- Demand control or consumer rationing; and
- Income transfer.
These regulatory goals can conflict. When prices are kept below market, efficiency suffers. When prices exceed the market, prices may not be reasonable. Both events have occurred during the history of utility regulation. The above goals attempt to serve the interests of the utility, its shareholders, consumers, and the general public. To be constitutional, a rate cannot be so high as to be confiscatory. Most state statutes further require rates to be just, reasonable, and non-discriminatory.
Although utilities are regulated industries, they are typically privately owned and must therefore attract private capital. Accordingly, because of constitutional takings law, government regulators must assure private companies that a fair revenue is available in order to continue to attract investors and borrow money. This creates competing aims of capital attraction and fair prices for customers. Utility companies are therefore allowed to charge "reasonable rates," which are generally regarded as rates that allow utilities to encourage people to invest in utility stocks and bonds at the same rate of return they would in comparable non-regulated industries.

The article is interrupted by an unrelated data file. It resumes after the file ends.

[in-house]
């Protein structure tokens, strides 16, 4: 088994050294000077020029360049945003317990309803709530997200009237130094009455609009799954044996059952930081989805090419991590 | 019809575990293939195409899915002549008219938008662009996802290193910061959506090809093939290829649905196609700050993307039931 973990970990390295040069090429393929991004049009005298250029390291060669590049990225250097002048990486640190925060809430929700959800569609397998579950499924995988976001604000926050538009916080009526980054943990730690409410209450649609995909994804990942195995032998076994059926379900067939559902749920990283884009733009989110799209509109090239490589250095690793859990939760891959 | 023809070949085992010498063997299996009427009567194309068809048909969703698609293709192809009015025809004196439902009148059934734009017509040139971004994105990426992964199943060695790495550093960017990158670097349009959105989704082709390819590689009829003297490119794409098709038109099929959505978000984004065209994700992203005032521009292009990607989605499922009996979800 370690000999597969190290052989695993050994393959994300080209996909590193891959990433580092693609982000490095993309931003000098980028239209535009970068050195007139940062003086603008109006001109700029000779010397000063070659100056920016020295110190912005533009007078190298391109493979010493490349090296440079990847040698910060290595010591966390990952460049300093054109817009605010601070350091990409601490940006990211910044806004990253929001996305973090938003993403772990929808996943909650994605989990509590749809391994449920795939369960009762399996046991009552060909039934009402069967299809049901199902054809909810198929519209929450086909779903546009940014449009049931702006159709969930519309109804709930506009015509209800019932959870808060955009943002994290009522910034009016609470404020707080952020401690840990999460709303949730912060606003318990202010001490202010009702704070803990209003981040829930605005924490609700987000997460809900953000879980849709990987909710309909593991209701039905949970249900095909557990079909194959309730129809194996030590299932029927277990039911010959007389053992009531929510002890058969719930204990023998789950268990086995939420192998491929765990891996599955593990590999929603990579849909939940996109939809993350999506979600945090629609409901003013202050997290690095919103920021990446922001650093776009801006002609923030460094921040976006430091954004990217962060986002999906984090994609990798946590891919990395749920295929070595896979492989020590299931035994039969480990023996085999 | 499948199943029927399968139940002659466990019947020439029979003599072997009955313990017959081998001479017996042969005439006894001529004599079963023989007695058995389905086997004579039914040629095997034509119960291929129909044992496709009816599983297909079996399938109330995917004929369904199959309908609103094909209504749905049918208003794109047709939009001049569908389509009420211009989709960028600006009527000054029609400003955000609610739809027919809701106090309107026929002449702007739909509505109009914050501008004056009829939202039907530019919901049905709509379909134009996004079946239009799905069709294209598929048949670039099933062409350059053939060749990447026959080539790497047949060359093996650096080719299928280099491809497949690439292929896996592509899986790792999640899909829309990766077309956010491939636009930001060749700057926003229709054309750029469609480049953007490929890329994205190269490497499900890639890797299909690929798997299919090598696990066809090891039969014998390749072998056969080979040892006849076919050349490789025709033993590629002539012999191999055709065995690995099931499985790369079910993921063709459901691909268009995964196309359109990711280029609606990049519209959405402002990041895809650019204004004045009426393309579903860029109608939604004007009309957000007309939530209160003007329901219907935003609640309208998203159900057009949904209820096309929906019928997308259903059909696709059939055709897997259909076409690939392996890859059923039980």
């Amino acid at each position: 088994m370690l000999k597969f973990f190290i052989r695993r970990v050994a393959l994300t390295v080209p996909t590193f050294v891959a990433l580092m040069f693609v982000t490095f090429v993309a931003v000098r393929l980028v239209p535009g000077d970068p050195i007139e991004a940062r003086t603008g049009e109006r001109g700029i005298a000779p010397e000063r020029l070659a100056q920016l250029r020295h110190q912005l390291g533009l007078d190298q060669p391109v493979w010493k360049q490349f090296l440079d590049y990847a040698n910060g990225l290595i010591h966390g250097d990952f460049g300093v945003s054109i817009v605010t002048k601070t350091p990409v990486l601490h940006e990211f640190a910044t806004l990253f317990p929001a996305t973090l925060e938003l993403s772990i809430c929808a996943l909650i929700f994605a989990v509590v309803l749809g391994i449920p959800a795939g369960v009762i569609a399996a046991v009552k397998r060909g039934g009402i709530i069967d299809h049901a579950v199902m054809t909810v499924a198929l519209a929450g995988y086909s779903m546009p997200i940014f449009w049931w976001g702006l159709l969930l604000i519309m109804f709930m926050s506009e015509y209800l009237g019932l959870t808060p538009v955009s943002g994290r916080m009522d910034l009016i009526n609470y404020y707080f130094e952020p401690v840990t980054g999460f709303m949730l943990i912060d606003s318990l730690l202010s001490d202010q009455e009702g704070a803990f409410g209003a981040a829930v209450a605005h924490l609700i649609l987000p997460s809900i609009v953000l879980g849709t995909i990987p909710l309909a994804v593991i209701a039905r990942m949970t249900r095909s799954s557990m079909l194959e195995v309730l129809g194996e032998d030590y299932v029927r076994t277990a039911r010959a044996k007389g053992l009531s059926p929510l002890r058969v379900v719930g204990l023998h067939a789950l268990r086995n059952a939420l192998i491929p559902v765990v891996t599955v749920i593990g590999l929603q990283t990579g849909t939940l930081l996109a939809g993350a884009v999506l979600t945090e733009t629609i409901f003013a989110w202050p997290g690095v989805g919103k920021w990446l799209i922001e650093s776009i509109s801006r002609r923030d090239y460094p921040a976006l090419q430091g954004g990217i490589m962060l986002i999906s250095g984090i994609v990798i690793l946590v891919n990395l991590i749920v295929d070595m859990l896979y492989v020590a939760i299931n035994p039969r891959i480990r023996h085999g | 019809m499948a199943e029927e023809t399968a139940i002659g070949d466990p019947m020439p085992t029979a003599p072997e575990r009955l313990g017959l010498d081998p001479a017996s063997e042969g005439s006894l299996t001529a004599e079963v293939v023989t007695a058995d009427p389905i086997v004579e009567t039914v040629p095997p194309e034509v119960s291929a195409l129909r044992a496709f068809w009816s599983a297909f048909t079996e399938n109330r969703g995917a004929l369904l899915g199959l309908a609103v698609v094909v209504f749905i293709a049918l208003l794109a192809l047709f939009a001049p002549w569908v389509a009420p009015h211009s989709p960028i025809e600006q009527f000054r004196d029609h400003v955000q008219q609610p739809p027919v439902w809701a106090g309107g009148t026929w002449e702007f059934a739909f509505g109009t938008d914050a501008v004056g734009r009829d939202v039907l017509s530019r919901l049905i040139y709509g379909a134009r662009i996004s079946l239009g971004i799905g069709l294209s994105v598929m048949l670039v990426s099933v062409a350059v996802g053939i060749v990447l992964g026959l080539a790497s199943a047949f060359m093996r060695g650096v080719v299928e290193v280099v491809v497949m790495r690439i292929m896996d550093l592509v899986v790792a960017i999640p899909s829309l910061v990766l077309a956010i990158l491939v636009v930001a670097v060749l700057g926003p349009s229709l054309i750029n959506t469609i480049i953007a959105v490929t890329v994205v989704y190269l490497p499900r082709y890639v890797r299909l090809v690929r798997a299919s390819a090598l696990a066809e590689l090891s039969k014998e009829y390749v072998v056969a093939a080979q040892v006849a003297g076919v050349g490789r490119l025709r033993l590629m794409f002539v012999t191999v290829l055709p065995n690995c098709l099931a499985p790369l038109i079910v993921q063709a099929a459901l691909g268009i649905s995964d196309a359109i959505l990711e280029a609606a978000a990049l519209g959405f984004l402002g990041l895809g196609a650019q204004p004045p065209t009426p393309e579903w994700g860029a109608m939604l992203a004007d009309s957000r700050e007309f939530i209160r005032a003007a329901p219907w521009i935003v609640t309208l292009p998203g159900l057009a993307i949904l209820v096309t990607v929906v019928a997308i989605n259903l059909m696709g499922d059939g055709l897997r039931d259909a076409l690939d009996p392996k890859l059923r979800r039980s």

Demand control or consumer rationing
The price of a utility's products and services will affect its consumption. As with most demand curves, a price increase decreases demand. Through a concept known as rate design or rate structure, regulators set the prices (known as "rates" in the case of utilities) and thereby affect the consumption. With declining block rates, the per-unit price of utility consumption decreases as the energy consumption increases. Typically a declining block rate is offered only to very large consumers. If conservation is the goal, regulators can promote conservation by letting prices rise. A third possible rate design is a flat rate which charges the same price for all consumption.